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Tissue Engineering: The Organ Builder

Joseph Vacanti has already engineered skin and bone, but what he really hopes is to grow whole, functional organs.

By Charles Slack // The MGH Research Issue 2011

Denise Bosco for Proto

Joseph P. Vacanti, surgeon-in-chief at MassGeneral Hospital for Children, is widely considered a pioneer in the field of tissue engineering. Already having developed applications ranging from rebuilding the deformed sternum of a 12-year-old boy to using cells and sea coral to give a man a new thumb, he continues in pursuit of his holy grail: three-dimensional, fully functional organs.

Q: What is tissue engineering?

A: It’s the process of building tissue using a combination of living cells and nonliving materials—for example, encouraging cells to grow outside the body on scaffolds made of biodegradable polymers.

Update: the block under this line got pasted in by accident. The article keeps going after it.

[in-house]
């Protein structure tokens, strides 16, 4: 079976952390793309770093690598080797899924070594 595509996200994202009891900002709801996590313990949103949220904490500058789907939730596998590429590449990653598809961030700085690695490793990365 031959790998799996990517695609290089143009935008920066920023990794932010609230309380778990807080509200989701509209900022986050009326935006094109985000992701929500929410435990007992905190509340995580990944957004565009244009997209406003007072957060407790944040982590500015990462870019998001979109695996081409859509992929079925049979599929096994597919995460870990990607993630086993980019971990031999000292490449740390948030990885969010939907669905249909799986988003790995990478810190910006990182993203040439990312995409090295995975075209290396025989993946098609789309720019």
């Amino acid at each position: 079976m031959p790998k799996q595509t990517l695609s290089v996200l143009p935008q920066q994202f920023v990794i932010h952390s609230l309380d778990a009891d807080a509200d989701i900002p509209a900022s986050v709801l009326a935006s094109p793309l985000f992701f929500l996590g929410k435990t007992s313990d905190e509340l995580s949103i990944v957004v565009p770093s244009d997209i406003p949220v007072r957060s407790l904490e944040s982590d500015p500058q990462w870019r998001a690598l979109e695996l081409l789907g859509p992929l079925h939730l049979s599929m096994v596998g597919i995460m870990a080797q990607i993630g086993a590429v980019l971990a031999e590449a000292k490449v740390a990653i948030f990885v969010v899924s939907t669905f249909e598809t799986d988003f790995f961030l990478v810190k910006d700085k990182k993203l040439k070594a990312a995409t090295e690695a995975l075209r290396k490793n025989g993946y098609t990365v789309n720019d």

Q: What are the potential uses?

A: There are many—for instance, skin replacement patches to help heal persistent wounds or ulcers. Corneas, bladders and bronchial tubes are now being tested in clinical trials. Ultimately, though, the goal is to create entire organs that could eliminate the need for donors. And because organs could be customized from a recipient’s own cells, there would be no chance of rejection.

Q: What’s the actual construction process like?

A: Nanotechnology enables us to create silicon templates etched with networks of vessels. We make a cast from polymer. Then the tiny grooves in the polymer are seeded with endothelial cells, the cells that form blood vessels in the body. Within a few days, the cells grow and form capillary-like tubes.

Q: When might whole organs be ready for testing in humans?

A: I ask myself that question every day. More likely in the near term are mechanical devices that can be implanted to help a diseased organ function better. We’re working right now on an implantable lung-assist device that has a vascular structure. For a person suffocating from lung disease, the device could help the lung exchange oxygen and carbon dioxide in the blood. Depending on funding, we could be ready for animal trials within two years.


Video: The Organ Builder


Joseph Vacanti explains the limitless potential of tissue engineering.

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